Executive producer Sarah Timberman added, “That’s such a huge part of the story is exploring the ways that people respond to trauma and just underscoring the fact that there’s no right way to respond to a trauma. And yet there are so many preconceptions about the way people are expected to behave in the wake of something like a violent assault.”
In the end, though, this is Marie’s story. And two and a half years after the Lynnwood Police Department had publicly branded her a liar (it was her former best friend, however, who created the website that outed her identity to the entire community), they tracked her down somewhere outside of Seattle. They told her that her rapist had been arrested, told her that her record would be expunged, and handed over a refund for the $500 she’d been forced to pay the court. She went on to sue the city and settled for $150,000.
As Miller and Armstrong’s piece noted, she found it within herself to accept the apology of both foster mothers who’d turned their backs on her in her time of need—it was one’s expression of doubt to the police that prompted the detectives to stop investigating Marie’s claims and pursue the theory that she was lying—and soon left the state. After getting her commercial driver’s license, she began a career as a long-haul trucker, got married, and now has two children. She’s requested that her location remain undisclosed.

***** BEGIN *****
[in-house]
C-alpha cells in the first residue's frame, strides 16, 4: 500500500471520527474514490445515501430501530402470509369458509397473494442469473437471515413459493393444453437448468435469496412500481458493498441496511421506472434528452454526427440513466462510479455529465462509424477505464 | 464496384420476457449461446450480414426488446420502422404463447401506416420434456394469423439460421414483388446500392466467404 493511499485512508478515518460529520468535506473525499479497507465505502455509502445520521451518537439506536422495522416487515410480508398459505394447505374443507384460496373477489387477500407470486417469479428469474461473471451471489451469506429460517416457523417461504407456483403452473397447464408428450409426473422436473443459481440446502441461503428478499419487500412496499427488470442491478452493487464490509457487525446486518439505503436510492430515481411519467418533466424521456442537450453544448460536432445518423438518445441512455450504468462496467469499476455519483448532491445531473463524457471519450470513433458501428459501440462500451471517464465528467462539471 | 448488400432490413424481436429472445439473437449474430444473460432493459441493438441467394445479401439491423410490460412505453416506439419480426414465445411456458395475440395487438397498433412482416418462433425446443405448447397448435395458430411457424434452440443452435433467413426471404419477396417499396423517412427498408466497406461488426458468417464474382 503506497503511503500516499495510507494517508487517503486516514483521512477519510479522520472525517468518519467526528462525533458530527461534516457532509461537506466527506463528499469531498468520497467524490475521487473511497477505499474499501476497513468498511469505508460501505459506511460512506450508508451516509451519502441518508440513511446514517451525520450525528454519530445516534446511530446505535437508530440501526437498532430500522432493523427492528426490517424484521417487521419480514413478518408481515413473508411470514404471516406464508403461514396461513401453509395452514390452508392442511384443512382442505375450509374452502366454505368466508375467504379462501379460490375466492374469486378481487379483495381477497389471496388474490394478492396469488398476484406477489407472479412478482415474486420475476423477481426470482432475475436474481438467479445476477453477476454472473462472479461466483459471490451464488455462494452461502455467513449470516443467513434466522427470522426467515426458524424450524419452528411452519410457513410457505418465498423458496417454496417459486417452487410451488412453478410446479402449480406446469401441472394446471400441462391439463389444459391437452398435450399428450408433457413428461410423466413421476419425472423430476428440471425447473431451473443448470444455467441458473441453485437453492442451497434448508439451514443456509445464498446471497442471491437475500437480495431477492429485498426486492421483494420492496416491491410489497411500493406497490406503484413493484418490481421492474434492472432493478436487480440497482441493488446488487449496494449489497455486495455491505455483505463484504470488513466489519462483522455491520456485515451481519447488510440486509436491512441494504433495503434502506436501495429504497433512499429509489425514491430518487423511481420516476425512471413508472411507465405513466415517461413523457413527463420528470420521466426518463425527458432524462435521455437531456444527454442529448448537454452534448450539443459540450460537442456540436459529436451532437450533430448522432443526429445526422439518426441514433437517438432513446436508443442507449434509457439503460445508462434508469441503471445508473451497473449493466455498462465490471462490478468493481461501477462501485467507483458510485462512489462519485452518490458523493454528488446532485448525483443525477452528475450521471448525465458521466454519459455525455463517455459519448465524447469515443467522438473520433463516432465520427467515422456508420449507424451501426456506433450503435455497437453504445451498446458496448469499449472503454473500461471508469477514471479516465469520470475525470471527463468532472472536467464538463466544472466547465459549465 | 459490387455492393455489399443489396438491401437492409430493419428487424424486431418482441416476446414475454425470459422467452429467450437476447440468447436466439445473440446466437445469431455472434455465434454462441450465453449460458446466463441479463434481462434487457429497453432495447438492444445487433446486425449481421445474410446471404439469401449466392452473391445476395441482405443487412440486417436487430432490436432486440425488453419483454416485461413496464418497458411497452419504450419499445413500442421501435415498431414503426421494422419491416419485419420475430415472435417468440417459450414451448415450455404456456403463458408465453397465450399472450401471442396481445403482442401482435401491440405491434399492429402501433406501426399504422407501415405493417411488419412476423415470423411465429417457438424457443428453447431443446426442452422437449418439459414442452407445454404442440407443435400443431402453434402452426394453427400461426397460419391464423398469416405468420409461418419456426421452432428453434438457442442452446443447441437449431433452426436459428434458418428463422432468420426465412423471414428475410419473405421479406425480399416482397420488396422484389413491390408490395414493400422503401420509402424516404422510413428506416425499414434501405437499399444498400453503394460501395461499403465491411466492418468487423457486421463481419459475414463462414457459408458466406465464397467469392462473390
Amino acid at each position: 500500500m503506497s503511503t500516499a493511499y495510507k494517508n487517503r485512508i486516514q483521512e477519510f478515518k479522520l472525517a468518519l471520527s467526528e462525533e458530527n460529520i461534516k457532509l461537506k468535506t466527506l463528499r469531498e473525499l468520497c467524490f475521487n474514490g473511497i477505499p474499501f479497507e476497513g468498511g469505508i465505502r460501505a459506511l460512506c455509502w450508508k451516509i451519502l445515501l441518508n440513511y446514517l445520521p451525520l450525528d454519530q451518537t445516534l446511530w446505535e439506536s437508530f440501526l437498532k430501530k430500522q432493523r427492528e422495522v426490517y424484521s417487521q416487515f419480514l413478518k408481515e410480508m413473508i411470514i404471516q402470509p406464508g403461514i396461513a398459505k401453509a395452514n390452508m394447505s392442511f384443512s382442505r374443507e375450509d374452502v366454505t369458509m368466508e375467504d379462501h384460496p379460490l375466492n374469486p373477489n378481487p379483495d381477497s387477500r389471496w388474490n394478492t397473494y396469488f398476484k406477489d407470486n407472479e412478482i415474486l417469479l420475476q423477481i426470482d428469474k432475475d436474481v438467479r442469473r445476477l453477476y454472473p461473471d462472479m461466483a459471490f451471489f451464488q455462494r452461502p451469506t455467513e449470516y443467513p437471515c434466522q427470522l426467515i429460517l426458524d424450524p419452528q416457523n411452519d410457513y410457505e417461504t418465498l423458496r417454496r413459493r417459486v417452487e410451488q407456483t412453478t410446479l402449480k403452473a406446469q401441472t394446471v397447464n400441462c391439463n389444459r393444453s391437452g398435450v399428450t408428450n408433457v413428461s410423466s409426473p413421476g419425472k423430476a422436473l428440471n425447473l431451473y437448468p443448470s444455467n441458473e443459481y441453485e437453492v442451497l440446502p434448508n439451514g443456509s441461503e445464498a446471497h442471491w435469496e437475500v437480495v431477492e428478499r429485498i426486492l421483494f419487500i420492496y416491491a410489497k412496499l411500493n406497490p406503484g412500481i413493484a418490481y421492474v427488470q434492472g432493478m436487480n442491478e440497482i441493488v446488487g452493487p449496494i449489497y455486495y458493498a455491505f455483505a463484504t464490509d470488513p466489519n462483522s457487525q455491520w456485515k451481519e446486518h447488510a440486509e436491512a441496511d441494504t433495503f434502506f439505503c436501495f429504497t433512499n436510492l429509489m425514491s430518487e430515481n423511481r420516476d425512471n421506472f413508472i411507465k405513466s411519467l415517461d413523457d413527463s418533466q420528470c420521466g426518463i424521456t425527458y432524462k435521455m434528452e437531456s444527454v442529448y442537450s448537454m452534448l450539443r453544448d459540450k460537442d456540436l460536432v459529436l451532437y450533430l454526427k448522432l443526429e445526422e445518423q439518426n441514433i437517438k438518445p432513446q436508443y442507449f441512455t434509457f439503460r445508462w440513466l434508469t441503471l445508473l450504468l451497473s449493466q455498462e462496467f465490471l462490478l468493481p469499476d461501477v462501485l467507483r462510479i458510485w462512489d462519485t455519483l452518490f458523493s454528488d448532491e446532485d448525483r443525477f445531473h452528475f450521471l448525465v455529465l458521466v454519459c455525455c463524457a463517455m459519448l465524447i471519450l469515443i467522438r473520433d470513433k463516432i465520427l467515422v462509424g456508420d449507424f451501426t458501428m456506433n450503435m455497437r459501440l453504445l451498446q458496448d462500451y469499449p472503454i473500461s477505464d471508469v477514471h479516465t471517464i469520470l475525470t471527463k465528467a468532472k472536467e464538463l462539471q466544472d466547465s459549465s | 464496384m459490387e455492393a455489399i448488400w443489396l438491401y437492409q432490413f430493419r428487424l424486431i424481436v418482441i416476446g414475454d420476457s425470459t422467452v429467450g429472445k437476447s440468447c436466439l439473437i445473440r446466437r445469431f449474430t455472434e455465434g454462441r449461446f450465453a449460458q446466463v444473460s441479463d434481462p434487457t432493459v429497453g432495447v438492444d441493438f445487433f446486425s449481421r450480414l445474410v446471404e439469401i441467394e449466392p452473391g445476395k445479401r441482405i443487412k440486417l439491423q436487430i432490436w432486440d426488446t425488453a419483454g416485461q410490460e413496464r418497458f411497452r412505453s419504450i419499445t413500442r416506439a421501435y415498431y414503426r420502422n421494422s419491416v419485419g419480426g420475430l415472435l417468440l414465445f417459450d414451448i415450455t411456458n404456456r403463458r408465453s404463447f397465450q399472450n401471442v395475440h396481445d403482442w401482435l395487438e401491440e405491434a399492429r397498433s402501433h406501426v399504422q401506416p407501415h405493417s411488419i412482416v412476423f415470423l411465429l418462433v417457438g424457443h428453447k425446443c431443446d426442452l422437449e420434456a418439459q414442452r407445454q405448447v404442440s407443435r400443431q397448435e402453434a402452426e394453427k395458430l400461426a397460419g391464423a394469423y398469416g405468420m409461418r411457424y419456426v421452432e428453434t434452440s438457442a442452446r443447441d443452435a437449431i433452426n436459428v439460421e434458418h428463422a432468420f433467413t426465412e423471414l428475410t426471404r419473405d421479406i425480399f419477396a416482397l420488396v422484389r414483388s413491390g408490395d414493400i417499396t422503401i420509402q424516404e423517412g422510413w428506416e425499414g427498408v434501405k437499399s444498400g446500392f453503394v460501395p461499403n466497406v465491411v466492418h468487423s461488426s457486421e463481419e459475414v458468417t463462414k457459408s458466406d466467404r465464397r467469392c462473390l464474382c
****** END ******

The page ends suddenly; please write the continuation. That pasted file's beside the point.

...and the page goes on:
In A False Report, the book Miller and Armstrong penned after their initial piece brought attention to the case, they revealed that, in the fall of 2016, Marie made a call from the road. It was to Galbraith. “They didn’t talk for long, fifteen minutes maybe,” the book notes, “but all Marie wanted, all she really needed, was to tell Galbraith how much her work had meant.”
An unbelievable ending to a sadly all-too-believable story.
Unbelievable is available to stream on Netflix now.